Episode 27 is less about where the music fits in the numerous meaningless categories of music humans have generated to give order and meaning to explain what we hear and more about how the music actually makes you feel. Music should be experienced holistically because music connects and engages all of our senses when we are focused on the moment of the experience. However, in order to escape the unconscious bias of our limited perspective we must stop thinking about the music and experience each and all of it together in order to try to absorb as much of the experience as possible. As Funkadelic so perfectly expressed – “free your mind and your ass will follow”.
A limited perspective of the meaning of Ali life and death will be played out in tributes all of this week, but these perspectives are simply attempts to provide a common mythology of importance to Ali’s life, i.e. to provide a context for the meaning of his life., I believe all of the tributes will miss the mark and fall short because the “story” will leave out the bits of information concerning Ali that are truly important.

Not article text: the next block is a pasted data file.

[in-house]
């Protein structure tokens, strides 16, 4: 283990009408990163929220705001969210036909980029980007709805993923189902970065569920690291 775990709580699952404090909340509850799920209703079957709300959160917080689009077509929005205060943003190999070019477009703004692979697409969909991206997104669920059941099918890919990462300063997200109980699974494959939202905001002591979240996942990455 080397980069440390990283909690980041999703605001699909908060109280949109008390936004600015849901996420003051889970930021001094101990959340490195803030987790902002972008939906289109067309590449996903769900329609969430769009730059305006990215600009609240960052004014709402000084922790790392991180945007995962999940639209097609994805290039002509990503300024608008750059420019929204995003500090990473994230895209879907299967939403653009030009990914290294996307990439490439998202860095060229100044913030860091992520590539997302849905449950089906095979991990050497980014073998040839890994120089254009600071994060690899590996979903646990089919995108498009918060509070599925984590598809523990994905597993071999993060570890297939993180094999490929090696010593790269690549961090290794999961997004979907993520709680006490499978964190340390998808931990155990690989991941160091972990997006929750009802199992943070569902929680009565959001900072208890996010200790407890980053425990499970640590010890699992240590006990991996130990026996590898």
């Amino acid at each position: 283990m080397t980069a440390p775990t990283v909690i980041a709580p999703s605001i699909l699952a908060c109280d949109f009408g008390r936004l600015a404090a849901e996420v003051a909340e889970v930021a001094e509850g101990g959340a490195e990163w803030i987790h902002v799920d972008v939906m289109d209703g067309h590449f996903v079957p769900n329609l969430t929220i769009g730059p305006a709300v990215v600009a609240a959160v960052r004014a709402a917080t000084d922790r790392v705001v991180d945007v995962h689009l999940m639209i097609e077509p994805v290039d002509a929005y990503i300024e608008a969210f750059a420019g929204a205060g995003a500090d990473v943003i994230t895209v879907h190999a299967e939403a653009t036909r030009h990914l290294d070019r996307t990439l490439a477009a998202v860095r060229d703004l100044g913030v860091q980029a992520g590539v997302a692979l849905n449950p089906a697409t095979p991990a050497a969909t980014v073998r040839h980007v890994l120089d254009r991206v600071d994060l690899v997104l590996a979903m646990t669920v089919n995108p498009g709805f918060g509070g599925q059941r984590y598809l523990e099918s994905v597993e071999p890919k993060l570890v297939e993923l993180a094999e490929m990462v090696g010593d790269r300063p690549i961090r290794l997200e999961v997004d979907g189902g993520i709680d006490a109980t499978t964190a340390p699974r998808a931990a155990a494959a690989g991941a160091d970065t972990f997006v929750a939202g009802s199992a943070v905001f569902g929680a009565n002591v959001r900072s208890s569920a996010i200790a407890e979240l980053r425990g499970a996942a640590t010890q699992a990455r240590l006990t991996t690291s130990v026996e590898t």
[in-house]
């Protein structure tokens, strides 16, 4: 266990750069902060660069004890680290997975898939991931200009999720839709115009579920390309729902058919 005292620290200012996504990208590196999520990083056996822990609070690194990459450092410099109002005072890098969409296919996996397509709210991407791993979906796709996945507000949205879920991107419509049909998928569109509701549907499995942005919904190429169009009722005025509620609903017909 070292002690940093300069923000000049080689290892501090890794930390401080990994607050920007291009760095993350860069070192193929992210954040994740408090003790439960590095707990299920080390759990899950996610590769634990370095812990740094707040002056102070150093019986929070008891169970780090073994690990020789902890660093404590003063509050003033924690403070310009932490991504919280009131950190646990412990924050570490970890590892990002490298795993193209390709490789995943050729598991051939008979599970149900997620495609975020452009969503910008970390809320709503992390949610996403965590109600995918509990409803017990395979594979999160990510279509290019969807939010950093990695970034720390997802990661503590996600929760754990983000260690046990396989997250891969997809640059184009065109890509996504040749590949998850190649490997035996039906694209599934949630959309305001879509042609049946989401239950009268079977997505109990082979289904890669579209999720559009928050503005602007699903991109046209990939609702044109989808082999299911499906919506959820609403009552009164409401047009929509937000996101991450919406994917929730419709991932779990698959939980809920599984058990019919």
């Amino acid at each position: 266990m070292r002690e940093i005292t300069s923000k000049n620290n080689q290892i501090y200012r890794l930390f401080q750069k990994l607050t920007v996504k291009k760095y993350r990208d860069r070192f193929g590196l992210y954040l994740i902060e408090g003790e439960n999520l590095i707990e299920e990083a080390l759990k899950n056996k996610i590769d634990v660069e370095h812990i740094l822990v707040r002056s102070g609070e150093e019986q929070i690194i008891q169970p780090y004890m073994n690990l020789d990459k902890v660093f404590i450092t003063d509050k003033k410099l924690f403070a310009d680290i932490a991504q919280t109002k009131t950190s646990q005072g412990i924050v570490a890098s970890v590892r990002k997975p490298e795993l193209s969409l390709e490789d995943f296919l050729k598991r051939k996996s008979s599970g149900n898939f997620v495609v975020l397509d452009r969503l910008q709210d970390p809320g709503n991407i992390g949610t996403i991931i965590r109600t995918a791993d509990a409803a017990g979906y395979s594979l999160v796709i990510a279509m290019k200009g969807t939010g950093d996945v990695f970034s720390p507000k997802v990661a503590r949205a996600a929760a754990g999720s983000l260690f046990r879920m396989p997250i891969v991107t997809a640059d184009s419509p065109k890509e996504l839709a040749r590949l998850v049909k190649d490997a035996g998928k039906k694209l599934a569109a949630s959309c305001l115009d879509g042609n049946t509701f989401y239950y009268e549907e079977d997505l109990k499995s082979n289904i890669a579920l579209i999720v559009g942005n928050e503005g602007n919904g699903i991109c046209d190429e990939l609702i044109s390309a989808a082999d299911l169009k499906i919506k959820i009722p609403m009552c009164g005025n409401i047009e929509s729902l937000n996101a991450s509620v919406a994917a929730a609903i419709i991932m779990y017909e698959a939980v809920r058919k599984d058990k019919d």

What was the “experience” of Ali’s life?
For me the connection is relatively simple – Ali’s life was importance as an example of a life well lived, and that perspective is not derived from the information we can classify and associate with him. For example, most commentators will likely point out that Ali was a magnificent boxer with the fastest hands of a heavyweight ever or that Ali defied the draft for his religious beliefs or that because of his poetry and good spirit that he had the power to connect and unite with people long after he had lost the ability to speak – a consequence of Parkinson’s disease, a disease which afflicted him for longer than his boxing career. All of these “things” are undoubtedly true – but they are not what made Ali the “Greatest”. Think about it. Do these facts add up to the “greatest”?